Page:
For Data Science positions, the interviewers use to ask questions about probabilities which require some knowledge of statistics. Today, we will provide an example of the Binomial Distribution where we need to solve for n!

## Question

Joe is a recreational basketball player. His average percentage in free three-point shots is **20%**. How many three-point shots need to attempt so that the probability to score **at least 1 is greater than 95%**?

## Answer

Let \(X\) be the random variable of the number of three-point scored which follows the Binomial Distribution with probability \(p=0.2\), i.e. \(X \sim B(X, 0.2)\).

Notice that the pmf of the Binomial Distribution is given by the formula \(P(X=k)={n \choose k}p^k (1-p)^{n-k} \). Thus, we have:

\(P(X \geq 1)>0.95\) or

\(1-P(X =0)>0.95\) or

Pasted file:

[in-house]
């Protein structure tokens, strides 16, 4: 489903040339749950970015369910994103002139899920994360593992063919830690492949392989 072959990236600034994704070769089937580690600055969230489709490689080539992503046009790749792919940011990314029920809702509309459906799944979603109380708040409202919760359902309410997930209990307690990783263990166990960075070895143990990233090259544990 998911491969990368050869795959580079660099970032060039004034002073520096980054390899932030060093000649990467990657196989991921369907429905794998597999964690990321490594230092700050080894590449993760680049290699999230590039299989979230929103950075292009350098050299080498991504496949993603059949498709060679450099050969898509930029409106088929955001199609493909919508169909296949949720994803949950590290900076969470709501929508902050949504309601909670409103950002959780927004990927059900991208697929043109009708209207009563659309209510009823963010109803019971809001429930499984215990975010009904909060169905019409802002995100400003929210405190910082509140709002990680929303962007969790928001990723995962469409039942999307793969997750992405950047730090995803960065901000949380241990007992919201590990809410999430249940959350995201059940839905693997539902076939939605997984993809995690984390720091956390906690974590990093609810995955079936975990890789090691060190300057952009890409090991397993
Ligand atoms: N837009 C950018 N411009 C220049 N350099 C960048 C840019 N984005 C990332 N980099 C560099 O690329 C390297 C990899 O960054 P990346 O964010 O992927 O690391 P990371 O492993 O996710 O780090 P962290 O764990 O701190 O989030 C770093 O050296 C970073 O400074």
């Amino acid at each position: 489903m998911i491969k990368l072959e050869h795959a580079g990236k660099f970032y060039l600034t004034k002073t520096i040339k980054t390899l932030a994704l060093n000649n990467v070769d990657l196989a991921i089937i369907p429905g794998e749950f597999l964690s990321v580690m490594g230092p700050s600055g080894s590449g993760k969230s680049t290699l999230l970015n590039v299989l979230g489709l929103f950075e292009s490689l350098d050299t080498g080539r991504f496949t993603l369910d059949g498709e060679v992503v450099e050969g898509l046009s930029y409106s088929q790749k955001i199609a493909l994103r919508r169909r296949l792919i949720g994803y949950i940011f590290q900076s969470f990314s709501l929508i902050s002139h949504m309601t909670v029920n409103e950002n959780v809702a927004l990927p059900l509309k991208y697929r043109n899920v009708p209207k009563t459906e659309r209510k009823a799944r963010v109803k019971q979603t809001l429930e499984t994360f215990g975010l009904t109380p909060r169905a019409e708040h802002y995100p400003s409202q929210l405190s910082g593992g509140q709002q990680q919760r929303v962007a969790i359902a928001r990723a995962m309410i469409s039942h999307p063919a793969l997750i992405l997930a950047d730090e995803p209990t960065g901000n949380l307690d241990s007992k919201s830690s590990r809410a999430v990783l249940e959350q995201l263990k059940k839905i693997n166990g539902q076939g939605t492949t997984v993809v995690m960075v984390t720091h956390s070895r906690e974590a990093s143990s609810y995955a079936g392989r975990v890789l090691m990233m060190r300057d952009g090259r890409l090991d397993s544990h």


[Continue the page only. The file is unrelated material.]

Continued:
\(P(X =0)<0.05\) or

\( {n \choose 0} 0.2^0(1-0.2)^n<0.05\) or

\( 0.8^n<0.05\) or

\( n \ln{(0.8)}< \ln{(0.05)}\) or

\( n >\frac{ \ln{(0.05)} }{ \ln{(0.8)} }\) or

\( n > 13.42\)

Since we want the “least” integer we need to get the ceiling which means **\(n=14 \)**

You can confirm that the number of n=14 is correct if you type in excel:

```
=1-BINOM.DIST(0,14,0.2,TRUE)
# which returns 0.95602 which is greater than 0.95. Also if Joe attempts 13 shots instead of 14 his probability becomes
=1-BINOM.DIST(0,13,0.2,TRUE)
# 0.945 which is less than 0.95 which was our target.
```

Notice that this type of problems could be solved by iterations and “trial and errors”, meaning that we could keep testing different values of n until we get the required number.